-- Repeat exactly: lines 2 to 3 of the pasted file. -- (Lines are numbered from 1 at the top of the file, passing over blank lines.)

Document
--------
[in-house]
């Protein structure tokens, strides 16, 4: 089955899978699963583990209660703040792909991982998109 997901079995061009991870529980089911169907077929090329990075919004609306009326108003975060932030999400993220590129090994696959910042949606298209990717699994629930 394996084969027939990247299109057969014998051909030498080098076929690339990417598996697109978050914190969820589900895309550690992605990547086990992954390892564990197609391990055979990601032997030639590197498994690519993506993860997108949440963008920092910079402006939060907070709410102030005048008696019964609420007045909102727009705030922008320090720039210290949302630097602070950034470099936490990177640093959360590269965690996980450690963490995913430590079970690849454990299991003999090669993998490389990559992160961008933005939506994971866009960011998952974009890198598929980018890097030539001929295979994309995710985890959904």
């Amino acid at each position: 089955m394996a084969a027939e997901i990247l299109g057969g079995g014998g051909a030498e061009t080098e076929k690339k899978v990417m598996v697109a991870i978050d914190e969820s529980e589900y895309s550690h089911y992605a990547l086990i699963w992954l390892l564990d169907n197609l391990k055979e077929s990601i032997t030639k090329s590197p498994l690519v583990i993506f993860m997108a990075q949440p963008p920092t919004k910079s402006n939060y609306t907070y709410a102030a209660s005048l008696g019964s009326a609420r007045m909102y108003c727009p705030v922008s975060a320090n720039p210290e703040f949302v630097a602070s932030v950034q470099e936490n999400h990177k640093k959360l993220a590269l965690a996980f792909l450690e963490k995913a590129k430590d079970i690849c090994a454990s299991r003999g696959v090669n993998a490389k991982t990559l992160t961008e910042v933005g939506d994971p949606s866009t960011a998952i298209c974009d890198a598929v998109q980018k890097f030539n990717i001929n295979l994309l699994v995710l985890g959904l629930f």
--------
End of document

């Protein structure tokens, strides 16, 4: 089955899978699963583990209660703040792909991982998109 997901079995061009991870529980089911169907077929090329990075919004609306009326108003975060932030999400993220590129090994696959910042949606298209990717699994629930 394996084969027939990247299109057969014998051909030498080098076929690339990417598996697109978050914190969820589900895309550690992605990547086990992954390892564990197609391990055979990601032997030639590197498994690519993506993860997108949440963008920092910079402006939060907070709410102030005048008696019964609420007045909102727009705030922008320090720039210290949302630097602070950034470099936490990177640093959360590269965690996980450690963490995913430590079970690849454990299991003999090669993998490389990559992160961008933005939506994971866009960011998952974009890198598929980018890097030539001929295979994309995710985890959904």
């Amino acid at each position: 089955m394996a084969a027939e997901i990247l299109g057969g079995g014998g051909a030498e061009t080098e076929k690339k899978v990417m598996v697109a991870i978050d914190e969820s529980e589900y895309s550690h089911y992605a990547l086990i699963w992954l390892l564990d169907n197609l391990k055979e077929s990601i032997t030639k090329s590197p498994l690519v583990i993506f993860m997108a990075q949440p963008p920092t919004k910079s402006n939060y609306t907070y709410a102030a209660s005048l008696g019964s009326a609420r007045m909102y108003c727009p705030v922008s975060a320090n720039p210290e703040f949302v630097a602070s932030v950034q470099e936490n999400h990177k640093k959360l993220a590269l965690a996980f792909l450690e963490k995913a590129k430590d079970i690849c090994a454990s299991r003999g696959v090669n993998a490389k991982t990559l992160t961008e910042v933005g939506d994971p949606s866009t960011a998952i298209c974009d890198a598929v998109q980018k890097f030539n990717i001929n295979l994309l699994v995710l985890g959904l629930f």